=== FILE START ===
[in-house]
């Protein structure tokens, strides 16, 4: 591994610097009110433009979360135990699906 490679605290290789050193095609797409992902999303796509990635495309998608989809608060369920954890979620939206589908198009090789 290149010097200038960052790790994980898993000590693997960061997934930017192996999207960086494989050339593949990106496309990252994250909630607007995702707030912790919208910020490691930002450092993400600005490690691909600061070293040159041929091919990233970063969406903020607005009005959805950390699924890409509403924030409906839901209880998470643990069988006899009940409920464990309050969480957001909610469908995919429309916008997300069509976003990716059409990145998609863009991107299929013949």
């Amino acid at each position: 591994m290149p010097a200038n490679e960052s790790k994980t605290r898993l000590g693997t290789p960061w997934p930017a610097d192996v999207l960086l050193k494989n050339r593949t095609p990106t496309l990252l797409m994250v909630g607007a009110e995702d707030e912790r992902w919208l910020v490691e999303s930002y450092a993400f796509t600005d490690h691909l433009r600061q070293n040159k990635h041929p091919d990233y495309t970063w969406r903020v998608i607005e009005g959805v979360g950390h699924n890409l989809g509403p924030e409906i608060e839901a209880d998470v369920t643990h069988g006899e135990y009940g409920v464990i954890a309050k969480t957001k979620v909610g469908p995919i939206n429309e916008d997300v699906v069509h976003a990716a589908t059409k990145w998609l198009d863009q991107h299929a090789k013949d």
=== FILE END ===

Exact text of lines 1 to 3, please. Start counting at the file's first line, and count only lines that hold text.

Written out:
[in-house]
């Protein structure tokens, strides 16, 4: 591994610097009110433009979360135990699906 490679605290290789050193095609797409992902999303796509990635495309998608989809608060369920954890979620939206589908198009090789 290149010097200038960052790790994980898993000590693997960061997934930017192996999207960086494989050339593949990106496309990252994250909630607007995702707030912790919208910020490691930002450092993400600005490690691909600061070293040159041929091919990233970063969406903020607005009005959805950390699924890409509403924030409906839901209880998470643990069988006899009940409920464990309050969480957001909610469908995919429309916008997300069509976003990716059409990145998609863009991107299929013949």
């Amino acid at each position: 591994m290149p010097a200038n490679e960052s790790k994980t605290r898993l000590g693997t290789p960061w997934p930017a610097d192996v999207l960086l050193k494989n050339r593949t095609p990106t496309l990252l797409m994250v909630g607007a009110e995702d707030e912790r992902w919208l910020v490691e999303s930002y450092a993400f796509t600005d490690h691909l433009r600061q070293n040159k990635h041929p091919d990233y495309t970063w969406r903020v998608i607005e009005g959805v979360g950390h699924n890409l989809g509403p924030e409906i608060e839901a209880d998470v369920t643990h069988g006899e135990y009940g409920v464990i954890a309050k969480t957001k979620v909610g469908p995919i939206n429309e916008d997300v699906v069509h976003a990716a589908t059409k990145w998609l198009d863009q991107h299929a090789k013949d």